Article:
Featured Research

from universities, journals, and other organizations

Concussion history associated with risk of Alzheimer's disease

Date:
December 26, 2013
Source:
Mayo Clinic
Summary:
A new study suggests that a history of concussion involving at least a momentary loss of consciousness may be related to the buildup of Alzheimer’s-associated plaques in the brain.

A new study suggests that a history of concussion involving at least a momentary loss of consciousness may be related to the buildup of Alzheimer's-associated plaques in the brain. The research is published in the Dec. 26, 2013, online issue of Neurology, the medical journal of the American Academy of Neurology. "Interestingly, in people with a history of concussion, a difference in the amount of brain plaques was found only in those with memory and thinking problems, not in those who were cognitively normal," says study author Michelle Mielke, Ph.D., a Mayo Clinic researcher.

Related Articles


For the study, people from Olmsted County in Minnesota were given brain scans; these included 448 people without any signs of memory problems and 141 people with memory and thinking problems called mild cognitive impairment. Participants, who were all age 70 or older, were also asked about whether they had ever experienced a brain injury that involved any loss of consciousness or memory.

Of the 448 people without any thinking or memory problems, 17 percent reported a brain injury and 18 percent of the 141 with memory and thinking difficulties reported a concussion or head trauma. The study found no difference in any brain scan measures among the people without memory and thinking impairments, whether or not they had head trauma. However, people with memory and thinking impairments and a history of head trauma had levels of amyloid plaques an average of 18 percent higher than those with no head trauma history.

"Our results add merit to the idea that concussion and Alzheimer's disease brain pathology may be related," Dr. Mielke says. "However, the fact that we did not find a relationship in those without memory and thinking problems suggests that any association between head trauma and amyloid is complex."


Story Source:

The above story is based on materials provided by Mayo Clinic. Note: Materials may be edited for content and length.


Journal Reference:

  1. M. M. Mielke, R. Savica, H. J. Wiste, S. D. Weigand, P. Vemuri, D. S. Knopman, V. J. Lowe, R. O. Roberts, M. M. Machulda, Y. E. Geda, R. C. Petersen, C. R. Jack. Head trauma and in vivo measures of amyloid and neurodegeneration in a population-based study. Neurology, 2013; 82 (1): 70 DOI: 10.1212/01.wnl.0000438229.56094.54

Cite This Page:

Mayo Clinic. "Concussion history associated with risk of Alzheimer's disease." ScienceDaily. ScienceDaily, 26 December 2013. <www.sciencedaily.com/releases/2013/12/131226181605.htm>.
Mayo Clinic. (2013, December 26). Concussion history associated with risk of Alzheimer's disease. ScienceDaily. Retrieved February 27, 2015 from www.sciencedaily.com/releases/2013/12/131226181605.htm
Mayo Clinic. "Concussion history associated with risk of Alzheimer's disease." ScienceDaily. www.sciencedaily.com/releases/2013/12/131226181605.htm (accessed February 27, 2015).

Share This


More From ScienceDaily



More Mind & Brain News

Friday, February 27, 2015

Featured Research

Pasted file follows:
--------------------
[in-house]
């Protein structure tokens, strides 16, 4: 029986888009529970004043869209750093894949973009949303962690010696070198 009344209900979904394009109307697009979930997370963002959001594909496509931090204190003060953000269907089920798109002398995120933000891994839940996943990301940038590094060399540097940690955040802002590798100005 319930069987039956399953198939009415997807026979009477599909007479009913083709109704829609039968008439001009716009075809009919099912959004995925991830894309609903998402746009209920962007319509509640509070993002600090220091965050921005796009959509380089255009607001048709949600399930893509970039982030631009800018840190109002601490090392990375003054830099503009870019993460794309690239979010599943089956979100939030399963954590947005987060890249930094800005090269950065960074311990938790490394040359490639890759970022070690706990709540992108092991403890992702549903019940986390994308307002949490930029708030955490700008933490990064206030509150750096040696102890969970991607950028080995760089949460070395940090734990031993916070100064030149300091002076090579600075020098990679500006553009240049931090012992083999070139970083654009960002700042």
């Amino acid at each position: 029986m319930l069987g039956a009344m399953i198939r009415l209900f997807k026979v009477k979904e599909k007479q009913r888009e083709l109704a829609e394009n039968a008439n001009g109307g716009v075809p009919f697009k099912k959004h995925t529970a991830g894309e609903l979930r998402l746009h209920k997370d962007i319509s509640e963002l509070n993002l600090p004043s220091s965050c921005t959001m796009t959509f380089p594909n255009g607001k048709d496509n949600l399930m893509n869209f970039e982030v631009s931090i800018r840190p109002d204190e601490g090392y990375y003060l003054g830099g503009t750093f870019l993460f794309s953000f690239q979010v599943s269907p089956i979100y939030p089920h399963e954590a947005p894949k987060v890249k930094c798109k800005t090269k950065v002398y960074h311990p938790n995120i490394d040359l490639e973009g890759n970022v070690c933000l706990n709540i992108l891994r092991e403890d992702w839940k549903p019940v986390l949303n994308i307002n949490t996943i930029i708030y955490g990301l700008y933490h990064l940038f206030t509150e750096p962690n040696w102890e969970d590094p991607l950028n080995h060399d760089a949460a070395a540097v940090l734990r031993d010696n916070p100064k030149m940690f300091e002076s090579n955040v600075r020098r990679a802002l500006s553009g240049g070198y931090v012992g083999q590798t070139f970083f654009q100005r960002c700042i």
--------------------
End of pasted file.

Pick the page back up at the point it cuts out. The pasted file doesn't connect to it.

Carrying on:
from universities, journals, and other organizations


Featured Videos

from AP, Reuters, AFP, and other news services

The Best Foods to Battle Stress

The Best Foods to Battle Stress

Buzz60 (Feb. 26, 2015) If you&apos;re dealing with anxiety, there are a few foods that can help. Krystin Goodwin (@krystingoodwin) has the best foods to tame stress. Video provided by Buzz60
Powered by NewsLook.com
Sleeping Too Much Or Too Little Might Increase Stroke Risk

Sleeping Too Much Or Too Little Might Increase Stroke Risk

Newsy (Feb. 26, 2015) People who sleep more than eight hours per night are 45 percent more likely to have a stroke, according to a University of Cambridge study. Video provided by Newsy
Powered by NewsLook.com
Mayor Says District of Columbia to Go Ahead With Pot Legalization

Mayor Says District of Columbia to Go Ahead With Pot Legalization

Reuters - News Video Online (Feb. 25, 2015) Washington&apos;s mayor says the District of Columbia will move forward with marijuana legalization, despite pushback from Congress. Rough Cut (no reporter narration). Video provided by Reuters
Powered by NewsLook.com
Marijuana Nowhere Near As Deadly As Alcohol: Study

Marijuana Nowhere Near As Deadly As Alcohol: Study

Newsy (Feb. 25, 2015) A new study says marijuana is about 114 times less deadly than alcohol. Video provided by Newsy
Powered by NewsLook.com

Search ScienceDaily

Number of stories in archives: 140,361

Find with keyword(s):
Enter a keyword or phrase to search ScienceDaily for related topics and research stories.

Save/Print:
Share:

Breaking News:

Strange & Offbeat Stories


Health & Medicine

Mind & Brain

Living & Well

In Other News

... from NewsDaily.com

Science News

Health News

Environment News

Technology News



Save/Print:
Share:

Free Subscriptions


Get the latest science news with ScienceDaily's free email newsletters, updated daily and weekly. Or view hourly updated newsfeeds in your RSS reader:

Get Social & Mobile


Keep up to date with the latest news from ScienceDaily via social networks and mobile apps:

Have Feedback?


Tell us what you think of ScienceDaily -- we welcome both positive and negative comments. Have any problems using the site? Questions?
Mobile: iPhone Android Web
Follow: Facebook Twitter Google+
Subscribe: RSS Feeds Email Newsletters
Latest Headlines Health & Medicine Mind & Brain Space & Time Matter & Energy Computers & Math Plants & Animals Earth & Climate Fossils & Ruins